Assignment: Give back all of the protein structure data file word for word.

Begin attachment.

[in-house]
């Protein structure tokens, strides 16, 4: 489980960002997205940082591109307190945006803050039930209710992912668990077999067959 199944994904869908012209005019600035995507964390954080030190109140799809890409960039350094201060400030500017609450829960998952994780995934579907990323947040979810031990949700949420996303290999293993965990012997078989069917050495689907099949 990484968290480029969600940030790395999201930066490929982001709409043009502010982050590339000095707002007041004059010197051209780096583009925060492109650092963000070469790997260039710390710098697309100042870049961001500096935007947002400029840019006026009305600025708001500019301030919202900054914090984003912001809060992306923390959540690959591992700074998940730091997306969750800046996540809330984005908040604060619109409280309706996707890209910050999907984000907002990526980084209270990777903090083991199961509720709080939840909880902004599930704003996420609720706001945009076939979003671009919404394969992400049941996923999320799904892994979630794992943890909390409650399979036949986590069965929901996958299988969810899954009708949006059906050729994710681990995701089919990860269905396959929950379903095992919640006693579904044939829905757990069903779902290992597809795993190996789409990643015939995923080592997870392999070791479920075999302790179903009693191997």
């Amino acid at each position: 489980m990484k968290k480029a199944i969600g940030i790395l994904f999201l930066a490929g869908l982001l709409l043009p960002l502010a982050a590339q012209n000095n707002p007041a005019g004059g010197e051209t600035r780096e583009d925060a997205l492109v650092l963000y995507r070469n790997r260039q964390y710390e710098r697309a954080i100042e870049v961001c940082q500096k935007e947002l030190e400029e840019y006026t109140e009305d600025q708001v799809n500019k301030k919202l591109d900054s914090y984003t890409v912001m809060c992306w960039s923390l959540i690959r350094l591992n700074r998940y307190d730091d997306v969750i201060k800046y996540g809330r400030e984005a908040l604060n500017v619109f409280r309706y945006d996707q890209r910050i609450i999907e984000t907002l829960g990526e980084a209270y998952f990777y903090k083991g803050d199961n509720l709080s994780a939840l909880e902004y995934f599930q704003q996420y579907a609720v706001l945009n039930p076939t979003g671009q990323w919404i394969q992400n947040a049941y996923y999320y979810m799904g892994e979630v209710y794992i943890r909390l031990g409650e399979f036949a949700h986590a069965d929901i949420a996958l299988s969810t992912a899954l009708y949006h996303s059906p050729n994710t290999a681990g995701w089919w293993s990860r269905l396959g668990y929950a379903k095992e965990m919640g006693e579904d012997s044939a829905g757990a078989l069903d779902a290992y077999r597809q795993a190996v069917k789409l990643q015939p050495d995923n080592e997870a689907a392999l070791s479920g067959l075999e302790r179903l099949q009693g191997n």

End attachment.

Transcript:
[in-house]
């Protein structure tokens, strides 16, 4: 489980960002997205940082591109307190945006803050039930209710992912668990077999067959 199944994904869908012209005019600035995507964390954080030190109140799809890409960039350094201060400030500017609450829960998952994780995934579907990323947040979810031990949700949420996303290999293993965990012997078989069917050495689907099949 990484968290480029969600940030790395999201930066490929982001709409043009502010982050590339000095707002007041004059010197051209780096583009925060492109650092963000070469790997260039710390710098697309100042870049961001500096935007947002400029840019006026009305600025708001500019301030919202900054914090984003912001809060992306923390959540690959591992700074998940730091997306969750800046996540809330984005908040604060619109409280309706996707890209910050999907984000907002990526980084209270990777903090083991199961509720709080939840909880902004599930704003996420609720706001945009076939979003671009919404394969992400049941996923999320799904892994979630794992943890909390409650399979036949986590069965929901996958299988969810899954009708949006059906050729994710681990995701089919990860269905396959929950379903095992919640006693579904044939829905757990069903779902290992597809795993190996789409990643015939995923080592997870392999070791479920075999302790179903009693191997």
């Amino acid at each position: 489980m990484k968290k480029a199944i969600g940030i790395l994904f999201l930066a490929g869908l982001l709409l043009p960002l502010a982050a590339q012209n000095n707002p007041a005019g004059g010197e051209t600035r780096e583009d925060a997205l492109v650092l963000y995507r070469n790997r260039q964390y710390e710098r697309a954080i100042e870049v961001c940082q500096k935007e947002l030190e400029e840019y006026t109140e009305d600025q708001v799809n500019k301030k919202l591109d900054s914090y984003t890409v912001m809060c992306w960039s923390l959540i690959r350094l591992n700074r998940y307190d730091d997306v969750i201060k800046y996540g809330r400030e984005a908040l604060n500017v619109f409280r309706y945006d996707q890209r910050i609450i999907e984000t907002l829960g990526e980084a209270y998952f990777y903090k083991g803050d199961n509720l709080s994780a939840l909880e902004y995934f599930q704003q996420y579907a609720v706001l945009n039930p076939t979003g671009q990323w919404i394969q992400n947040a049941y996923y999320y979810m799904g892994e979630v209710y794992i943890r909390l031990g409650e399979f036949a949700h986590a069965d929901i949420a996958l299988s969810t992912a899954l009708y949006h996303s059906p050729n994710t290999a681990g995701w089919w293993s990860r269905l396959g668990y929950a379903k095992e965990m919640g006693e579904d012997s044939a829905g757990a078989l069903d779902a290992y077999r597809q795993a190996v069917k789409l990643q015939p050495d995923n080592e997870a689907a392999l070791s479920g067959l075999e302790r179903l099949q009693g191997n």